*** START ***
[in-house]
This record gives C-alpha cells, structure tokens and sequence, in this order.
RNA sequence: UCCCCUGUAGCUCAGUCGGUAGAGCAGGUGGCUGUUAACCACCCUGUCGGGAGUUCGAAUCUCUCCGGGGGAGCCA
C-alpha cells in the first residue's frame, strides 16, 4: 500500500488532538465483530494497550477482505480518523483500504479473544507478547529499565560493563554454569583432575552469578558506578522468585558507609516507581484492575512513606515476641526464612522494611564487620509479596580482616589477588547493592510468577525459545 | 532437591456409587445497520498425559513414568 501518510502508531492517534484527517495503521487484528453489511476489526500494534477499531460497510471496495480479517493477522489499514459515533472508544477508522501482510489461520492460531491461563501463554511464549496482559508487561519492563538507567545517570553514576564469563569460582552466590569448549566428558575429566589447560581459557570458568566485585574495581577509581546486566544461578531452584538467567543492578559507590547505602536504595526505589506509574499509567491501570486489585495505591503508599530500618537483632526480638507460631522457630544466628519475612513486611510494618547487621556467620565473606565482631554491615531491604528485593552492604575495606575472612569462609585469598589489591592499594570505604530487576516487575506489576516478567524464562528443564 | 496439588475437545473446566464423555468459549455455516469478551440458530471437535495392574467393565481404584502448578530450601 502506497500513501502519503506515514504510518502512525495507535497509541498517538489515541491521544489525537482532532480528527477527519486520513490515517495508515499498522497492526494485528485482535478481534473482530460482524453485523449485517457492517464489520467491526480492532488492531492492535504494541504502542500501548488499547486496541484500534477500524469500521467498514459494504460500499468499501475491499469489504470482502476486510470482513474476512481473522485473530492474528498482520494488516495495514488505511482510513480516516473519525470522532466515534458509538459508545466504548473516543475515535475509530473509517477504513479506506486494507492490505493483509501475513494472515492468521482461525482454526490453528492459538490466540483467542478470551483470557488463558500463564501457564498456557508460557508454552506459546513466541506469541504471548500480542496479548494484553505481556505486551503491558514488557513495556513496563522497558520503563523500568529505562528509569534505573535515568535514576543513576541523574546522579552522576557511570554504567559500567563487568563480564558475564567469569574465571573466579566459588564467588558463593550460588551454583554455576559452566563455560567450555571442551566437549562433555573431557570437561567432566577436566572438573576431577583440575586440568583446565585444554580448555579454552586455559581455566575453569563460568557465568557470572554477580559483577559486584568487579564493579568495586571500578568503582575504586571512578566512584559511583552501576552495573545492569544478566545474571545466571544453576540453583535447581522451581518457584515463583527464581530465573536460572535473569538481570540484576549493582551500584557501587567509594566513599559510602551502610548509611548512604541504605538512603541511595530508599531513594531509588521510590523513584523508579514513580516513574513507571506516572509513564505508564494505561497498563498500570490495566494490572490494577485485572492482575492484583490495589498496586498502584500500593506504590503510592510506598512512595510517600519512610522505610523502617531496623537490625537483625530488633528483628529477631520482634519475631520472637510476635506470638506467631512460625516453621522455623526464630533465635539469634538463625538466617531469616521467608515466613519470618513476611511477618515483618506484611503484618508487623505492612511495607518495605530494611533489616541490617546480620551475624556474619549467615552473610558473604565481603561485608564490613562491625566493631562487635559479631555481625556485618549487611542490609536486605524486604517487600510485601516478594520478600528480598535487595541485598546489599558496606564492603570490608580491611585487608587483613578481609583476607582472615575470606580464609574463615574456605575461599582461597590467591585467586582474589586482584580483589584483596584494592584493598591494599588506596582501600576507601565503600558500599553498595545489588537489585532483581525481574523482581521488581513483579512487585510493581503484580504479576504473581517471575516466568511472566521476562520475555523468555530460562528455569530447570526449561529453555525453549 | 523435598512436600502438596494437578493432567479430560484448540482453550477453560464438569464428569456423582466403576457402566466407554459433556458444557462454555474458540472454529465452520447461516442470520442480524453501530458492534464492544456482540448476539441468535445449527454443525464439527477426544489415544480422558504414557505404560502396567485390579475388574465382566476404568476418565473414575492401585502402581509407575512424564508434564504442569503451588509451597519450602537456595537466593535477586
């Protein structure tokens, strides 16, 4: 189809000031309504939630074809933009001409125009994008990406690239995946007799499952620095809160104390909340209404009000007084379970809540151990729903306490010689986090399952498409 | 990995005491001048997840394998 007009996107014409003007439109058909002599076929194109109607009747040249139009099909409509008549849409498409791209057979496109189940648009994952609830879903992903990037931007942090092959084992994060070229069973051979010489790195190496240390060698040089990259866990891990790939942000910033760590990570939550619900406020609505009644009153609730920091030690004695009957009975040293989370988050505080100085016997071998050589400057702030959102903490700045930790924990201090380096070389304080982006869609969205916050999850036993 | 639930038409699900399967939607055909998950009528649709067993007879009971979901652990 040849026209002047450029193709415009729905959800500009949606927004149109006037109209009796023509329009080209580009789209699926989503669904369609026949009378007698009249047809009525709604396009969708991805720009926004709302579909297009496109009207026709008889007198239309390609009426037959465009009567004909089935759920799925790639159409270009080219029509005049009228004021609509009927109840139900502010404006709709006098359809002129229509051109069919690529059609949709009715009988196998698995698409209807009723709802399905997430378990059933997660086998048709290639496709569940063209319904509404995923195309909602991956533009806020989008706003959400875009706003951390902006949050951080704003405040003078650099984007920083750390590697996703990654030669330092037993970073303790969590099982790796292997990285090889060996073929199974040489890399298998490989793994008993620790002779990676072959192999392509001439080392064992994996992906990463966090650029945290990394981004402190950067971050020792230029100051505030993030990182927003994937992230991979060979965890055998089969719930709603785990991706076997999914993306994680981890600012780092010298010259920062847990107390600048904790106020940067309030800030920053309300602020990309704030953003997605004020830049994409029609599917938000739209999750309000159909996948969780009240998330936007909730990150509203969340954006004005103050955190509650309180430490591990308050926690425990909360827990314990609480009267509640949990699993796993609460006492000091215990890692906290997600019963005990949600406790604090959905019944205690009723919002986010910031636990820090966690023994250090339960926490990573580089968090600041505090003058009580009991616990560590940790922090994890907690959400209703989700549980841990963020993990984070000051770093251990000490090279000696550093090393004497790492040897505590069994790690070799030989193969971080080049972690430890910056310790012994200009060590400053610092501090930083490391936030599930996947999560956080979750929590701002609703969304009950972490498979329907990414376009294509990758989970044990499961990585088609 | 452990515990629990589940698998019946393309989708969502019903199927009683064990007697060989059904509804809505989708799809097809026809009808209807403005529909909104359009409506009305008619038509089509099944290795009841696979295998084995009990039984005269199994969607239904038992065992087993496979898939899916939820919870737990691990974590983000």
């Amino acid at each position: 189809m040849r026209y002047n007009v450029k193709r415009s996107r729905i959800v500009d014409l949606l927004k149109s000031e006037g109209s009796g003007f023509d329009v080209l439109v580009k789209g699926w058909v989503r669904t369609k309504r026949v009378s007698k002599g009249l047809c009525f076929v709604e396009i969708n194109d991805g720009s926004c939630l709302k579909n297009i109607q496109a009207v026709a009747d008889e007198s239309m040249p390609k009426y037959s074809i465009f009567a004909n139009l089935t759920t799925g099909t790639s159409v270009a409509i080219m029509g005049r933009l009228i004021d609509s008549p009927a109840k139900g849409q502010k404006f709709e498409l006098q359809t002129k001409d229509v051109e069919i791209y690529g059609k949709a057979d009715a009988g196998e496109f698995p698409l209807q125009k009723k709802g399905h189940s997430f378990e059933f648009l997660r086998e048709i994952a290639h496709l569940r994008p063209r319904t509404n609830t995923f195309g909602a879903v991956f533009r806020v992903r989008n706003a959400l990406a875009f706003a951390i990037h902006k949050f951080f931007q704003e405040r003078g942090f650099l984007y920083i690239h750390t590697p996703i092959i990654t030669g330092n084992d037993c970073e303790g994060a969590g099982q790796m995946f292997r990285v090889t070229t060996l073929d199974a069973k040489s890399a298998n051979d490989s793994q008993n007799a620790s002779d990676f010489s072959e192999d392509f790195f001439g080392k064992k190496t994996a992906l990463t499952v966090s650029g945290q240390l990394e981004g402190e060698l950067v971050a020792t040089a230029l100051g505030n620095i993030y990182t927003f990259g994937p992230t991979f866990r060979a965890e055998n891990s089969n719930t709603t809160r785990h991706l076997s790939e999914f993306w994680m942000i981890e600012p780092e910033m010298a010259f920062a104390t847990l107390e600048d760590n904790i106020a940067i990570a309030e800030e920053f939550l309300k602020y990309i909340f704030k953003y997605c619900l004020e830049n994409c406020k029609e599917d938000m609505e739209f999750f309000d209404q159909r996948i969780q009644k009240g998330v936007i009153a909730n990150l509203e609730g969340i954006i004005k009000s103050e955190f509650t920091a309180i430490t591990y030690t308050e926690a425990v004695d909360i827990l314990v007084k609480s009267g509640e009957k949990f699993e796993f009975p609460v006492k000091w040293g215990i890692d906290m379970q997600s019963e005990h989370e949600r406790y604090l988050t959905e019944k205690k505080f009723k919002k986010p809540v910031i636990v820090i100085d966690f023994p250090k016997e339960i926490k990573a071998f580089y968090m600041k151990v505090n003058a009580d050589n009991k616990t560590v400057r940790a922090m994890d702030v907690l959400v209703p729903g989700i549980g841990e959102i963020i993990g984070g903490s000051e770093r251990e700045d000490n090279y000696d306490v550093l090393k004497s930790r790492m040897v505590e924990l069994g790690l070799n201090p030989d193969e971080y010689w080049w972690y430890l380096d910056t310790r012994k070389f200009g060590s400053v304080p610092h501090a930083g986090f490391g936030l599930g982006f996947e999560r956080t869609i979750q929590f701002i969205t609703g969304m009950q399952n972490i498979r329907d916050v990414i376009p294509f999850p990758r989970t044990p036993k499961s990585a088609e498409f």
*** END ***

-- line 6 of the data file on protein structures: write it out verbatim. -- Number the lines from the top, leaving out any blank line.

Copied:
């Amino acid at each position: 189809m040849r026209y002047n007009v450029k193709r415009s996107r729905i959800v500009d014409l949606l927004k149109s000031e006037g109209s009796g003007f023509d329009v080209l439109v580009k789209g699926w058909v989503r669904t369609k309504r026949v009378s007698k002599g009249l047809c009525f076929v709604e396009i969708n194109d991805g720009s926004c939630l709302k579909n297009i109607q496109a009207v026709a009747d008889e007198s239309m040249p390609k009426y037959s074809i465009f009567a004909n139009l089935t759920t799925g099909t790639s159409v270009a409509i080219m029509g005049r933009l009228i004021d609509s008549p009927a109840k139900g849409q502010k404006f709709e498409l006098q359809t002129k001409d229509v051109e069919i791209y690529g059609k949709a057979d009715a009988g196998e496109f698995p698409l209807q125009k009723k709802g399905h189940s997430f378990e059933f648009l997660r086998e048709i994952a290639h496709l569940r994008p063209r319904t509404n609830t995923f195309g909602a879903v991956f533009r806020v992903r989008n706003a959400l990406a875009f706003a951390i990037h902006k949050f951080f931007q704003e405040r003078g942090f650099l984007y920083i690239h750390t590697p996703i092959i990654t030669g330092n084992d037993c970073e303790g994060a969590g099982q790796m995946f292997r990285v090889t070229t060996l073929d199974a069973k040489s890399a298998n051979d490989s793994q008993n007799a620790s002779d990676f010489s072959e192999d392509f790195f001439g080392k064992k190496t994996a992906l990463t499952v966090s650029g945290q240390l990394e981004g402190e060698l950067v971050a020792t040089a230029l100051g505030n620095i993030y990182t927003f990259g994937p992230t991979f866990r060979a965890e055998n891990s089969n719930t709603t809160r785990h991706l076997s790939e999914f993306w994680m942000i981890e600012p780092e910033m010298a010259f920062a104390t847990l107390e600048d760590n904790i106020a940067i990570a309030e800030e920053f939550l309300k602020y990309i909340f704030k953003y997605c619900l004020e830049n994409c406020k029609e599917d938000m609505e739209f999750f309000d209404q159909r996948i969780q009644k009240g998330v936007i009153a909730n990150l509203e609730g969340i954006i004005k009000s103050e955190f509650t920091a309180i430490t591990y030690t308050e926690a425990v004695d909360i827990l314990v007084k609480s009267g509640e009957k949990f699993e796993f009975p609460v006492k000091w040293g215990i890692d906290m379970q997600s019963e005990h989370e949600r406790y604090l988050t959905e019944k205690k505080f009723k919002k986010p809540v910031i636990v820090i100085d966690f023994p250090k016997e339960i926490k990573a071998f580089y968090m600041k151990v505090n003058a009580d050589n009991k616990t560590v400057r940790a922090m994890d702030v907690l959400v209703p729903g989700i549980g841990e959102i963020i993990g984070g903490s000051e770093r251990e700045d000490n090279y000696d306490v550093l090393k004497s930790r790492m040897v505590e924990l069994g790690l070799n201090p030989d193969e971080y010689w080049w972690y430890l380096d910056t310790r012994k070389f200009g060590s400053v304080p610092h501090a930083g986090f490391g936030l599930g982006f996947e999560r956080t869609i979750q929590f701002i969205t609703g969304m009950q399952n972490i498979r329907d916050v990414i376009p294509f999850p990758r989970t044990p036993k499961s990585a088609e498409f």